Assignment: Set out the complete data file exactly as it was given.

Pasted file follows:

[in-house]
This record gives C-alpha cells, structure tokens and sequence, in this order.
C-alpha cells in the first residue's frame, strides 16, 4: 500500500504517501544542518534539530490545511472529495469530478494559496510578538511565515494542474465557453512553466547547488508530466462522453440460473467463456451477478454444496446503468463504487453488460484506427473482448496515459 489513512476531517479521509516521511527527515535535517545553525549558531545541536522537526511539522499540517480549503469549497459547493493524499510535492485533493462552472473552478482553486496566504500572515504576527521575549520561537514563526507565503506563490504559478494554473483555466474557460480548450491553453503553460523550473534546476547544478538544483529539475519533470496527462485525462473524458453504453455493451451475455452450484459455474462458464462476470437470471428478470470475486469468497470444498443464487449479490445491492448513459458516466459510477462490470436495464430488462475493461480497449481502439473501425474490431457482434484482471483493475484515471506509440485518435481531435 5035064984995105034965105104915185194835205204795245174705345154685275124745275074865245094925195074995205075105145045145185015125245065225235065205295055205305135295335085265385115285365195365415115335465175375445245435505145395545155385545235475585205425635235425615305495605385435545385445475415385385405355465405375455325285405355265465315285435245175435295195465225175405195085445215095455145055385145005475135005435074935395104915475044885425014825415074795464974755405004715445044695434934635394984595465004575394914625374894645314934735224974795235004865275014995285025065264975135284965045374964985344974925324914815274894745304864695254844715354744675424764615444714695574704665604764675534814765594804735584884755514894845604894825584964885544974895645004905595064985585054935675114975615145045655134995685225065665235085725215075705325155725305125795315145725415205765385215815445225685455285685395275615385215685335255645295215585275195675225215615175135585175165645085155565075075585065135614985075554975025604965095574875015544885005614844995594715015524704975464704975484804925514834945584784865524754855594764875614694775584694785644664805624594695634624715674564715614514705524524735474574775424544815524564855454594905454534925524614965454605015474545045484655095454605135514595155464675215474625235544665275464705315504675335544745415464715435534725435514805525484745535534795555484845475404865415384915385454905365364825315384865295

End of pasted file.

[in-house]
This record gives C-alpha cells, structure tokens and sequence, in this order.
C-alpha cells in the first residue's frame, strides 16, 4: 500500500504517501544542518534539530490545511472529495469530478494559496510578538511565515494542474465557453512553466547547488508530466462522453440460473467463456451477478454444496446503468463504487453488460484506427473482448496515459 489513512476531517479521509516521511527527515535535517545553525549558531545541536522537526511539522499540517480549503469549497459547493493524499510535492485533493462552472473552478482553486496566504500572515504576527521575549520561537514563526507565503506563490504559478494554473483555466474557460480548450491553453503553460523550473534546476547544478538544483529539475519533470496527462485525462473524458453504453455493451451475455452450484459455474462458464462476470437470471428478470470475486469468497470444498443464487449479490445491492448513459458516466459510477462490470436495464430488462475493461480497449481502439473501425474490431457482434484482471483493475484515471506509440485518435481531435 5035064984995105034965105104915185194835205204795245174705345154685275124745275074865245094925195074995205075105145045145185015125245065225235065205295055205305135295335085265385115285365195365415115335465175375445245435505145395545155385545235475585205425635235425615305495605385435545385445475415385385405355465405375455325285405355265465315285435245175435295195465225175405195085445215095455145055385145005475135005435074935395104915475044885425014825415074795464974755405004715445044695434934635394984595465004575394914625374894645314934735224974795235004865275014995285025065264975135284965045374964985344974925324914815274894745304864695254844715354744675424764615444714695574704665604764675534814765594804735584884755514894845604894825584964885544974895645004905595064985585054935675114975615145045655134995685225065665235085725215075705325155725305125795315145725415205765385215815445225685455285685395275615385215685335255645295215585275195675225215615175135585175165645085155565075075585065135614985075554975025604965095574875015544885005614844995594715015524704975464704975484804925514834945584784865524754855594764875614694775584694785644664805624594695634624715674564715614514705524524735474574775424544815524564855454594905454534925524614965454605015474545045484655095454605135514595155464675215474625235544665275464705315504675335544745415464715435534725435514805525484745535534795555484845475404865415384915385454905365364825315384865295